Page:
A Novel Approach to the Use of Animals in Studies of Pain: Validation of the Canine Brief Pain Inventory in Canine Bone Cancer

Authors


Dorothy Cimino Brown, MSCE, DVM, Department of Clinical Studies—Philadelphia, School of Veterinary Medicine, University of Pennsylvania, 3900 Delancey Street, Philadelphia, PA 19104-6010, USA. Tel: 215-783-1948; Fax: 215-573-9457; E-mail: dottie@vet.upenn.edu.

ABSTRACT

Objective.  To validate the Canine Brief Pain Inventory (CBPI), which is based on the human Brief Pain Inventory (BPI), in a canine model of spontaneous bone cancer.

Design and Participants.  One hundred owners of dogs with bone cancer self-administered the CBPI on three occasions to test the reliability, validity, and responsiveness of the measure.

Outcome Measures.  Factor analysis, internal consistency, convergent validity, and an extreme group validation assessment were completed using the responses from the first administration of the CBPI. Test–retest reliability was evaluated using two administrations of the instrument, 1 week apart. Responsiveness was tested by comparing responses 3 weeks apart.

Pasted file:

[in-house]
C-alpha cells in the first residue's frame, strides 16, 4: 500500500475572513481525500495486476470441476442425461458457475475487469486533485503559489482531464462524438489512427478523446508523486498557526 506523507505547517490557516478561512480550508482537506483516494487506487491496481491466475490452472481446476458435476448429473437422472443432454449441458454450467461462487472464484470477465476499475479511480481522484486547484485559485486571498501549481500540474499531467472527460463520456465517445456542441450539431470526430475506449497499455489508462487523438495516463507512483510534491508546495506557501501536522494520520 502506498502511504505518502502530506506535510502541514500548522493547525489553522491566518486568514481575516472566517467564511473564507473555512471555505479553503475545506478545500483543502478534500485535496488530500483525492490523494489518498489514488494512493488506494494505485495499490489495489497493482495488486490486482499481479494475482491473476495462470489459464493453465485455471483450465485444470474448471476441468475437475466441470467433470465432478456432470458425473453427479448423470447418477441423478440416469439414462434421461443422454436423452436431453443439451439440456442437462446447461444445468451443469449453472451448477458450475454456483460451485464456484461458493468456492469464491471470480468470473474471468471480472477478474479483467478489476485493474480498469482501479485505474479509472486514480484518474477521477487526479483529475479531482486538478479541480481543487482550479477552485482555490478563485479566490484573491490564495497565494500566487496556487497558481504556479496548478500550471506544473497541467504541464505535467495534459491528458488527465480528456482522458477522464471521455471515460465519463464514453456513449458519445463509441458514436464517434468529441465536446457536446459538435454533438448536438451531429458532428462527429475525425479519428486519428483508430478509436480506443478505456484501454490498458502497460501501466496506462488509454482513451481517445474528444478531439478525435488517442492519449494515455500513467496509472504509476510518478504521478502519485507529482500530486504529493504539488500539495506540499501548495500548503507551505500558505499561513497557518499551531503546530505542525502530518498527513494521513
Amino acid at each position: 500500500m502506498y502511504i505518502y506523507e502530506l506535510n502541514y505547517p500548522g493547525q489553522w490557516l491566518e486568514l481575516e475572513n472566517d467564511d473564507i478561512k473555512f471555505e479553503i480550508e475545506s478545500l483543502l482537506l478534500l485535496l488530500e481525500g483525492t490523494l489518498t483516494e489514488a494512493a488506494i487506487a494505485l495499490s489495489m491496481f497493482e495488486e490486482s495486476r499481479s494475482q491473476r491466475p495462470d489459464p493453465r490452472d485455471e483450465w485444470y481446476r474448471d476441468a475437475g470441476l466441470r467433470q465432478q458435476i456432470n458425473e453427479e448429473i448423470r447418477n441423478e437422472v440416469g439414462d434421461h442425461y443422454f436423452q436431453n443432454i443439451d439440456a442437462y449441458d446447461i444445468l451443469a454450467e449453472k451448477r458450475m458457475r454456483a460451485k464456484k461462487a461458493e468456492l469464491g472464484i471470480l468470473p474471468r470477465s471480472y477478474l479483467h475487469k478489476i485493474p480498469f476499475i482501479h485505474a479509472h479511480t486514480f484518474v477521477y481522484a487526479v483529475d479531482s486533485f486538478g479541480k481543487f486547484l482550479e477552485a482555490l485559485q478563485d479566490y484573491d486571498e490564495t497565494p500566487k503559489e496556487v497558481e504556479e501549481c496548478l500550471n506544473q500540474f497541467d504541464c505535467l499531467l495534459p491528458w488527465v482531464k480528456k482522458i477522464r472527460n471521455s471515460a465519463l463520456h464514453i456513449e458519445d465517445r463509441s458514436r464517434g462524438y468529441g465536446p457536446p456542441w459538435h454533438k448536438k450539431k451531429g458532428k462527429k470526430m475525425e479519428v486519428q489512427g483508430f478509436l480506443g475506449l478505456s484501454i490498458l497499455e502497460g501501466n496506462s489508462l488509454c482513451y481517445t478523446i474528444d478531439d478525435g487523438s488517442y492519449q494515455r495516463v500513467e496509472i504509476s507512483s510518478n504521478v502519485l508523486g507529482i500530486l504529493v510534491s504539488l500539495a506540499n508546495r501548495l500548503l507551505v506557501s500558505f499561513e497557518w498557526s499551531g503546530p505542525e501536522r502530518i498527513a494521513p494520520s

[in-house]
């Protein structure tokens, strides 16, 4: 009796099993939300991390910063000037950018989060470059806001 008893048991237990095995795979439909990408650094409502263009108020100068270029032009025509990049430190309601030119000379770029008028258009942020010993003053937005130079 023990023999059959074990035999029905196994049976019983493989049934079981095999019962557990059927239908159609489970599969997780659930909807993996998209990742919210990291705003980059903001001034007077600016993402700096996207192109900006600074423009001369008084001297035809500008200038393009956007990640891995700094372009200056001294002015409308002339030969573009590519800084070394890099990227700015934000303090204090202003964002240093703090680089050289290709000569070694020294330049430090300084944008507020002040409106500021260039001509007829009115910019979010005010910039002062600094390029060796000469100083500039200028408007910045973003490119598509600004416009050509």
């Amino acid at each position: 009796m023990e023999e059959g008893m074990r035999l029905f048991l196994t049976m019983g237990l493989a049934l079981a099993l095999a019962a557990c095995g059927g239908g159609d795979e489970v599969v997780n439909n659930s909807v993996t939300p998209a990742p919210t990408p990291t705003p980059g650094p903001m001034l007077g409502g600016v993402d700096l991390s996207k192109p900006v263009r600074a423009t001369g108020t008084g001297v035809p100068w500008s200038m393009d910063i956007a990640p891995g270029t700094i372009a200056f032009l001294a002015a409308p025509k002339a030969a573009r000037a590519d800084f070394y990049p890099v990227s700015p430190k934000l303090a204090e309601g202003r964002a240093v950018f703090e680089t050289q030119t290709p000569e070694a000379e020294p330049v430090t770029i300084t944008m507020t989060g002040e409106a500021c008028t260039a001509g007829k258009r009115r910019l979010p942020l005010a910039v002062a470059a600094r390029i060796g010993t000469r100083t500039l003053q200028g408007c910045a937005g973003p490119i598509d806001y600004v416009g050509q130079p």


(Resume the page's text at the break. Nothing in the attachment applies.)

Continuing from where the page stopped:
Results.  The “severity” and “interference” factors hypothesized based on the BPI were demonstrated in the CBPI in dogs with bone cancer. Internal consistency was high (Cronbach's alpha, 0.95 and 0.93), as was test–retest reliability (kappa, 0.73 and 0.65). Convergent validity was demonstrated with respect to quality of life (r = 0.49 and 0.63). Extreme group validation against normal dogs showed significantly higher factor scores (P < 0.001 for both).

Conclusions.  The CBPI reliably measures the same pain constructs in the companion canine model of spontaneous bone cancer as the BPI does in people with bone cancer. This innovative approach to preclinical outcomes development, validating a preclinical outcome measure that directly corresponds to an outcome measure routinely used in clinical research, applied to a readily available animal model of spontaneous disease could transform the predictive ability of preclinical pain studies.

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